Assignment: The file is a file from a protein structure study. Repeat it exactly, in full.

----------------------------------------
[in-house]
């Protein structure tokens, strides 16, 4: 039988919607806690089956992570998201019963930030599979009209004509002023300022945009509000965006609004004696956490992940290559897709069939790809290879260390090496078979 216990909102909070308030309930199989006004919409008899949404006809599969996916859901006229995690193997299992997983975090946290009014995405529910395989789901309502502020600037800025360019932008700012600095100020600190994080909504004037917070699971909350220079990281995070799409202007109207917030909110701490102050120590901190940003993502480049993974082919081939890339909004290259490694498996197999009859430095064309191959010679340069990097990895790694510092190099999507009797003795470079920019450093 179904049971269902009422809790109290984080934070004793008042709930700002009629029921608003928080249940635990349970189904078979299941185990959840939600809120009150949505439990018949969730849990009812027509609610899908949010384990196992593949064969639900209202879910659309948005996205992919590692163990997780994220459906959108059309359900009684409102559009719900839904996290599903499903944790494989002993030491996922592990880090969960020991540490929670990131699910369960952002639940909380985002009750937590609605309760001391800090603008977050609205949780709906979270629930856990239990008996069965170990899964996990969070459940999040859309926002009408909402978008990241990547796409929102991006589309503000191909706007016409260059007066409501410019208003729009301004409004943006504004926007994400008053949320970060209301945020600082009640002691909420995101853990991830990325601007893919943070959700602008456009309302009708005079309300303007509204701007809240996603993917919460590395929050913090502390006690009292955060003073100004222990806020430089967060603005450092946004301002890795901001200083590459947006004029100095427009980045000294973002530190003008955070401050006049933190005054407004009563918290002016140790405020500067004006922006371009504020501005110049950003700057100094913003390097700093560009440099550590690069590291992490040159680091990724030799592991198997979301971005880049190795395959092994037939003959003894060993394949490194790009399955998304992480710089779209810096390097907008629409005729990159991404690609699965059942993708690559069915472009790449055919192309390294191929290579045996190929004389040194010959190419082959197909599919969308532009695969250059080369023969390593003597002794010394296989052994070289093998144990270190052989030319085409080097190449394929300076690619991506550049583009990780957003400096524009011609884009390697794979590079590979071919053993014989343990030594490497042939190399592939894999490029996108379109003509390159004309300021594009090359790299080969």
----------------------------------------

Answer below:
[in-house]
């Protein structure tokens, strides 16, 4: 039988919607806690089956992570998201019963930030599979009209004509002023300022945009509000965006609004004696956490992940290559897709069939790809290879260390090496078979 216990909102909070308030309930199989006004919409008899949404006809599969996916859901006229995690193997299992997983975090946290009014995405529910395989789901309502502020600037800025360019932008700012600095100020600190994080909504004037917070699971909350220079990281995070799409202007109207917030909110701490102050120590901190940003993502480049993974082919081939890339909004290259490694498996197999009859430095064309191959010679340069990097990895790694510092190099999507009797003795470079920019450093 179904049971269902009422809790109290984080934070004793008042709930700002009629029921608003928080249940635990349970189904078979299941185990959840939600809120009150949505439990018949969730849990009812027509609610899908949010384990196992593949064969639900209202879910659309948005996205992919590692163990997780994220459906959108059309359900009684409102559009719900839904996290599903499903944790494989002993030491996922592990880090969960020991540490929670990131699910369960952002639940909380985002009750937590609605309760001391800090603008977050609205949780709906979270629930856990239990008996069965170990899964996990969070459940999040859309926002009408909402978008990241990547796409929102991006589309503000191909706007016409260059007066409501410019208003729009301004409004943006504004926007994400008053949320970060209301945020600082009640002691909420995101853990991830990325601007893919943070959700602008456009309302009708005079309300303007509204701007809240996603993917919460590395929050913090502390006690009292955060003073100004222990806020430089967060603005450092946004301002890795901001200083590459947006004029100095427009980045000294973002530190003008955070401050006049933190005054407004009563918290002016140790405020500067004006922006371009504020501005110049950003700057100094913003390097700093560009440099550590690069590291992490040159680091990724030799592991198997979301971005880049190795395959092994037939003959003894060993394949490194790009399955998304992480710089779209810096390097907008629409005729990159991404690609699965059942993708690559069915472009790449055919192309390294191929290579045996190929004389040194010959190419082959197909599919969308532009695969250059080369023969390593003597002794010394296989052994070289093998144990270190052989030319085409080097190449394929300076690619991506550049583009990780957003400096524009011609884009390697794979590079590979071919053993014989343990030594490497042939190399592939894999490029996108379109003509390159004309300021594009090359790299080969």